How Aussie iPhone developers found success in the App Store

Behind the scenes at the Collect3 development house

Is there a reason you opted to develop utilities for the iPhone rather than chasing the pot of gold that is the gaming category?

Absolutely! A lot has been printed about the games and entertainment categories and the rags-to-riches stories of a few developers (Trism, iShoot, Ocarina, or iFart for example). Rightly or wrongly this has meant a huge surge in both the number of individuals getting into developing for the iPhone and increased competition from some of the heavyweights.

Just before Xmas despite having dozens of game ideas we made the conscious choice to shift focus to utilities for three reasons: firstly there was less competition, secondly they are quicker to develop (unless like us you add a lot of polish), and lastly the average price was higher than $0.99 because it is generally accepted that they have real usefulness.

So that'd be my first tip for would-be developers or those coming in to the iPhone marketplace: the fishing is often better away from the pack.

We love games and, longer term, have no doubt we’ll go there but we chose this route as a somewhat strategic gamble that would hopefully provide us with the resources to fund our future efforts.

Collect3's current apps tend to enhance the media features of the iPhone. Do you see this as a particularly rich area of development for the handset, or is this simply your chosen path?

Dave: I think media apps are really suited to the iPhone as the device itself has been designed with media in mind. The iPhone certainly opens up many possibilities with media and this gets us thinking, but we also like to play with other ideas that let people use their iPhone in ways they haven’t thought of before.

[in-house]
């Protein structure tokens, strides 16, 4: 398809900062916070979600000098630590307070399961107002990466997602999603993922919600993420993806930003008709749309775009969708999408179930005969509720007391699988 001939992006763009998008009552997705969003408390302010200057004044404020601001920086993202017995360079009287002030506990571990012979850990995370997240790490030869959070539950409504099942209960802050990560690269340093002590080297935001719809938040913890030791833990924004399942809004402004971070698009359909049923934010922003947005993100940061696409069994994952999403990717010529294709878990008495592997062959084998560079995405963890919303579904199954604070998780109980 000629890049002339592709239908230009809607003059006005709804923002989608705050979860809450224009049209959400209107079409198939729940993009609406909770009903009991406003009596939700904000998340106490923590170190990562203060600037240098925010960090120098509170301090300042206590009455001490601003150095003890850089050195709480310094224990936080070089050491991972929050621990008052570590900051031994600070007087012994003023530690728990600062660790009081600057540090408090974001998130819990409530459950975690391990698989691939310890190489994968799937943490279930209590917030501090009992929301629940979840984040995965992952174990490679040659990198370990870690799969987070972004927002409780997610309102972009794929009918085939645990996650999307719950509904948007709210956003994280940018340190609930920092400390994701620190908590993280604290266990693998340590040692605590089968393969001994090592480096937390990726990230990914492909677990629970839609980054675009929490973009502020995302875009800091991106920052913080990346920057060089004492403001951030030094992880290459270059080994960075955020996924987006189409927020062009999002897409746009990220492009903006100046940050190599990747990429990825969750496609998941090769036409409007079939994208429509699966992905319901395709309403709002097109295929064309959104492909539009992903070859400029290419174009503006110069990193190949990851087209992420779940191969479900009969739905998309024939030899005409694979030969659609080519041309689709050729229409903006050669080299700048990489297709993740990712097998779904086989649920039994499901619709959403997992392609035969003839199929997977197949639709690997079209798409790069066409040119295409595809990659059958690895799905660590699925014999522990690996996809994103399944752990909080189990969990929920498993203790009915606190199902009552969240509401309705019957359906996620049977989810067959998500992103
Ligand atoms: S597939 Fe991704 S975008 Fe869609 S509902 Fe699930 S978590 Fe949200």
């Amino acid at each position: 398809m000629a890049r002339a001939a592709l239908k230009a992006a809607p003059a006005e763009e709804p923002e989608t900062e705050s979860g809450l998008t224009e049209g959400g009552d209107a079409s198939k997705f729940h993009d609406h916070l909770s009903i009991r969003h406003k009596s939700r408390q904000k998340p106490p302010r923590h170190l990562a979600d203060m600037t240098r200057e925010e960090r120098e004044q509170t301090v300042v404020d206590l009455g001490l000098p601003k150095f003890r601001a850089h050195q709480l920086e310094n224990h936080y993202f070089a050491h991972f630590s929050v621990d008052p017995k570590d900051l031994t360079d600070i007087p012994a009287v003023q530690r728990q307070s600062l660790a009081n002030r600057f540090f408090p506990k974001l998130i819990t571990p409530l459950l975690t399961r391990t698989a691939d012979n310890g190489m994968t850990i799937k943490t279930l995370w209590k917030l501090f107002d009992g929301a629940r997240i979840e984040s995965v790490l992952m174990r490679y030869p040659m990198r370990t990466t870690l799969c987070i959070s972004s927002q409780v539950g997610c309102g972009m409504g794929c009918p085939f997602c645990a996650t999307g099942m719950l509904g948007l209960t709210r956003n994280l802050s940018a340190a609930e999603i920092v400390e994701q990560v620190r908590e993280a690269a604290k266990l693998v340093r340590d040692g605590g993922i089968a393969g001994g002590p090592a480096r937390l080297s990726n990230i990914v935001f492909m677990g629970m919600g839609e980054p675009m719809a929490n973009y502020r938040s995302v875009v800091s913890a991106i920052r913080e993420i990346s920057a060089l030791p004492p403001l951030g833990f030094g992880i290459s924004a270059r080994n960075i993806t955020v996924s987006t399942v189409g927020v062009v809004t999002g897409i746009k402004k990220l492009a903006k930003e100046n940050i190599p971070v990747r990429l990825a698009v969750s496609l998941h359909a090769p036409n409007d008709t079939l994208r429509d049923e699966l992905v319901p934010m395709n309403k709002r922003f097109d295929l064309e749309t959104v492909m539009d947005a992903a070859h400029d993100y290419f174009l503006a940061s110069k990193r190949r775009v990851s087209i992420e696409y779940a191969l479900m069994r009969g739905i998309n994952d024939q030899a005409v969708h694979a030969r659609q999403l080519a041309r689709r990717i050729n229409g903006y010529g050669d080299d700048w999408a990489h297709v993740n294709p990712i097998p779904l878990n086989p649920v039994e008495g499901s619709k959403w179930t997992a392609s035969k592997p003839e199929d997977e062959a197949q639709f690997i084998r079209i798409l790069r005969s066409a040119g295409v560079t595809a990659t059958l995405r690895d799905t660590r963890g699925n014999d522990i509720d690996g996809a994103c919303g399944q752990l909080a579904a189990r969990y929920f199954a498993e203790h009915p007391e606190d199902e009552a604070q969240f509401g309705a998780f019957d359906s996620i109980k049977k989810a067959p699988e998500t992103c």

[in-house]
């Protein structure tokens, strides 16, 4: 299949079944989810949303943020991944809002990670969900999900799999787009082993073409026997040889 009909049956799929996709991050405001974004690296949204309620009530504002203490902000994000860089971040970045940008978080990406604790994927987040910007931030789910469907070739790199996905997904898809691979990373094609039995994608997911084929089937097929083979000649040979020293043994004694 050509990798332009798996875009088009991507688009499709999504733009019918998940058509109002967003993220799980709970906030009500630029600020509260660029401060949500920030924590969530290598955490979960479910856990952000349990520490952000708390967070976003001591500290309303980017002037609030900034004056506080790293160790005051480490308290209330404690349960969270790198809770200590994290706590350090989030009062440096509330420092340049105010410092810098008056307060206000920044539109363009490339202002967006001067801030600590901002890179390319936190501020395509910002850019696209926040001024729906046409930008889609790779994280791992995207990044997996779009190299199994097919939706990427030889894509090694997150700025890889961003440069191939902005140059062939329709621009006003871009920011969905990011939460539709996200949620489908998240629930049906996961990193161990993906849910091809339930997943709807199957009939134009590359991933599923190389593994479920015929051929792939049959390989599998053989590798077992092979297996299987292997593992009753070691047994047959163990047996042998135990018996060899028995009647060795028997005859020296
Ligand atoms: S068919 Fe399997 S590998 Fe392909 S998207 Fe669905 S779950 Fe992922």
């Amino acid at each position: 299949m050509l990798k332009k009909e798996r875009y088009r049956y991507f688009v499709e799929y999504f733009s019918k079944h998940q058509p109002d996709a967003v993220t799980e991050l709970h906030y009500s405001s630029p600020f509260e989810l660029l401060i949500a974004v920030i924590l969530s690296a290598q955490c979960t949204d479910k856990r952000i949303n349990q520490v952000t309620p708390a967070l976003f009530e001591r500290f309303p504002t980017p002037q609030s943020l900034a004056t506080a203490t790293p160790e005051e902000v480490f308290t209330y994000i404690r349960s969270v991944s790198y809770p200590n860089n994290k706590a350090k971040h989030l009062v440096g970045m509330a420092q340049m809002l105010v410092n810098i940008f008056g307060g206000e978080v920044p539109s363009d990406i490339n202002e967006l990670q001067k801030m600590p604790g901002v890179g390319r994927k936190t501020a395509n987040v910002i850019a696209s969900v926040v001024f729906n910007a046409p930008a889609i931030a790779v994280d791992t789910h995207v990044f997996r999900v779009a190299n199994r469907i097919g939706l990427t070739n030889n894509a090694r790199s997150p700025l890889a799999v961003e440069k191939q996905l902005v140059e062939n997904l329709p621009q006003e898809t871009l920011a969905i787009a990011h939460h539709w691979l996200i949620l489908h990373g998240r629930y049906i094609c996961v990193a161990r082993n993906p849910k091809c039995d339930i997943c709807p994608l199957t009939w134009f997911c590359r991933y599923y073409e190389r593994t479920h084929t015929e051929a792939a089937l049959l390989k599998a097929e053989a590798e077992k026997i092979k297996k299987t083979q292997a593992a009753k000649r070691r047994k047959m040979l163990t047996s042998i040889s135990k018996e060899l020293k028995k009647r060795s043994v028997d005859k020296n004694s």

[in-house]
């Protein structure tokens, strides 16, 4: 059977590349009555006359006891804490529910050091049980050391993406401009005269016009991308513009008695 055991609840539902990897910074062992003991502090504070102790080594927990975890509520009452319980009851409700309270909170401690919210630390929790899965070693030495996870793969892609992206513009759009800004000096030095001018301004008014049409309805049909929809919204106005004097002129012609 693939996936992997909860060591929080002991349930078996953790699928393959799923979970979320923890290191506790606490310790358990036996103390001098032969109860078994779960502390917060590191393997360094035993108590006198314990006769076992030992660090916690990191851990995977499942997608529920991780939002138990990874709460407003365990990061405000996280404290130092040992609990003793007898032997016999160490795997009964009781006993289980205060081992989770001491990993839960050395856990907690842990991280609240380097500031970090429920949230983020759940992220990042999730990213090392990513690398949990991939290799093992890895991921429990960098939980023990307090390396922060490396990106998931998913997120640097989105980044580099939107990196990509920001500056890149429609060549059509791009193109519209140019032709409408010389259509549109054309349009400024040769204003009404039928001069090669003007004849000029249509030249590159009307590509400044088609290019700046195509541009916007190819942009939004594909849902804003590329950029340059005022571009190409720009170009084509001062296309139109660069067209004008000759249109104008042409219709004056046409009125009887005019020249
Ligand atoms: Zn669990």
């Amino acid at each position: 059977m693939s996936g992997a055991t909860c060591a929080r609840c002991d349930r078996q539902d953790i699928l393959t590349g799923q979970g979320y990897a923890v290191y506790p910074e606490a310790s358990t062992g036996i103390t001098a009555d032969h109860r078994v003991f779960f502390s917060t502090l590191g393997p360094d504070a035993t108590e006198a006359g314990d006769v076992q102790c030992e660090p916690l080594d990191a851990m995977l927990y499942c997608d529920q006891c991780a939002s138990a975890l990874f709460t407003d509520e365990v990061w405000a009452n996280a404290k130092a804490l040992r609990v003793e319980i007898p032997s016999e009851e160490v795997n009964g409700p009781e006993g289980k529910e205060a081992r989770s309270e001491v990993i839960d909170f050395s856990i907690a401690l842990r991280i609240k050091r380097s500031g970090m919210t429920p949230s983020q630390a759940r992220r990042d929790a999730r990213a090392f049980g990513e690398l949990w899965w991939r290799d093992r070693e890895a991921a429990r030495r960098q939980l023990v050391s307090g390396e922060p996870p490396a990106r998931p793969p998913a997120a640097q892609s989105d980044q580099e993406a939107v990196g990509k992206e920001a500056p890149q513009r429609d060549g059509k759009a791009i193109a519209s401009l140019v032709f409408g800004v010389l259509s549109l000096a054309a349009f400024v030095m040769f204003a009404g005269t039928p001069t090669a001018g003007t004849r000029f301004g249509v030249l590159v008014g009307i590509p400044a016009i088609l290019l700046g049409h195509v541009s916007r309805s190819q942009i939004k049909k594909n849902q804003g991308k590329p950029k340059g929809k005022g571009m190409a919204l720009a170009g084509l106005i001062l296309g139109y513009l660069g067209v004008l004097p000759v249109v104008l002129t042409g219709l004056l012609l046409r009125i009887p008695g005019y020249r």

Wayne: There’s no escaping the strength of the iPhone and iPod Touch from a multimedia standpoint. People are often smitten by the look and feel of the device (myself included) but that belies the incredible flexibility and therefore usefulness of the device as a mobile computing platform. Add in the big change taking place in social networking, user-created content and always-on streaming communications, and it’s not hard to envisage the iPhone (and its inevitable successors) as an integral part of people's daily lives. The playing of media and making calls are just the tip of the iceberg.

Your relatively niche offerings have attracted attention from iPhone users internationally as well as locally. Do you see focussing on niche markets as a necessary step for being competitive in the App Store?

You’re right that they are niche, but I think what you find when you have a device that appeals to such a broad spectrum of people from all walks of life, is that everything becomes niche. It’s possible to have a wide range of apps (30,000 at last count right) that appeal to very different groups of people. Because Apple is doing such a bang-up job of selling the device, as a developer you can still make a decent living selling to people interested in that particular niche because they are most likely a large group.

With Picture Safe/Video Safe we chose an app we knew there was obvious mass-appeal — being able to password protect images and videos on your iPhone — but beyond the obvious uses, we have been surprised to get very positive feedback from some very diverse users. They range from people working with kids in hospitals through to a group of air crash investigators who needed a way to take and store highly sensitive photographs.

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James Hutchinson

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